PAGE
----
MCC/NSTAR Launch 3/19/11

About a month after our first launch, we wanted to provide students a chance to take additional data, especially those who did not get adequate data during our previous excursion. A few students took advantage of the opportunity. The NSTAR group was planning to launch a balloon from the Lancaster Center in Lincoln at a HAM radio convention and we decided to join them and make it a double launch.

Here is a photo of our entire set up with the parachute, command module, APRS, and the pods we made using styrofoam, carbon fiber tubes, emergency space blankets, and Kapton tape.

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NSTAR and MCC preparing for double launch.

Double launch

Before we let our balloon go, one clip failed as we were walking the string of pods up to be released, so the whole thing was hanging on by only one string. Michael was able to carefully pull it back down and we were able to quickly re-establish the connection and prepare to let it go.


And, it’s off!


Hooray! We solved the string crisis. Now, it was time to hop in the van and chase the balloon, but… the van battery was dead. The antenna and computer were running off the van battery and it was discharged when we turned the vehicle off while we were preparing for the launch. We had a charger with us and were able to jump start the battery without too much of a delay.


On the road heading into Iowa.


It landed in a plowed corn field and was an easy recovery.


After the recovery, we stopped for lunch at a restaurant in Council Bluffs. Unfortunately, in the hubbub while we were switching equipment between vehicles, someone stole one of the laptops (on loan from UNO/NASA Nebraska Space Grant) from the front seat of the van and took our personal camera bag including a DSLR Canon camera, a couple of lenses, extra batteries, and other accessories.* Luckily, we had a second laptop tracking in another vehicle, so we did not lose our precious data.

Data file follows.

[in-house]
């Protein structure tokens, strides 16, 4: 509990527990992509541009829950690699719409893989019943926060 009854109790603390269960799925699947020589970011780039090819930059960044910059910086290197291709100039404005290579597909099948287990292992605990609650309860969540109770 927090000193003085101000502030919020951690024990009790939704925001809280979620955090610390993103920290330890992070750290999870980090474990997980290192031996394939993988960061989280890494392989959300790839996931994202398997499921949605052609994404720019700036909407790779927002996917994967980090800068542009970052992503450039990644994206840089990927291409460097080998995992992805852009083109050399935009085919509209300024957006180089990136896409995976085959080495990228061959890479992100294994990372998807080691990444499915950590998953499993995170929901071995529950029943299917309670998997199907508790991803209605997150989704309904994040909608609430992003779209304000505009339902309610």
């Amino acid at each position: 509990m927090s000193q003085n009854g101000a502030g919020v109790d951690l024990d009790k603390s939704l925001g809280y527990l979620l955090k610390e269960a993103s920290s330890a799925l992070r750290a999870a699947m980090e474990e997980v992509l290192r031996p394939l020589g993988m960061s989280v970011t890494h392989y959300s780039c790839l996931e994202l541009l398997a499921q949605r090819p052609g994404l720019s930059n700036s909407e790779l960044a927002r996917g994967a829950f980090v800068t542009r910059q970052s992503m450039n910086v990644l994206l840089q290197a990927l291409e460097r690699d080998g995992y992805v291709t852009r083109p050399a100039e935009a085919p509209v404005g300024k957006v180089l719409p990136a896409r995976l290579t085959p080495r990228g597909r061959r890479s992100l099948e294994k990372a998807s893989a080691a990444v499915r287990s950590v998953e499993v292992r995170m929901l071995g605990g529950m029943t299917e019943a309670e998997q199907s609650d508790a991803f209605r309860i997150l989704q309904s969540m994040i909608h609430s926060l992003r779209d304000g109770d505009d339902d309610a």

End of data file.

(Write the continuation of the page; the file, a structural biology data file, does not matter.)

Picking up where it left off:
We also had the Go Pro cameras from the balloon with our photos from altitude. We got some nice photos but some of them looked a little weird. While the system is going through post-burst chaos (the time after the balloon bursts but before the atmosphere is thick enough for the parachute to inflate), the rolling shutter on the camera can make the limb of the Earth look a little funky. We call this image “High-Altitude Inception.”


We had a radiation monitor in one of the pods. It reported the counts every 6 seconds. Because we did not receive every packet of information sent from the command module, I went through and binned the values we did get for each minute and determined an average counts per minute. I graphed the values of counts per minute on the ascent and again on the descent (even though it was going through post-burst chaos) and they were very similar curves.

Radiation Monitor Data

*Post Script: About a month after we purchased a new camera setup with the insurance money from the theft, we got a call from a pawn shop in Council Bluffs saying that they had a camera with our information listed on it. We were able to get everything returned, although our photos had been deleted, and it remains our backup system.

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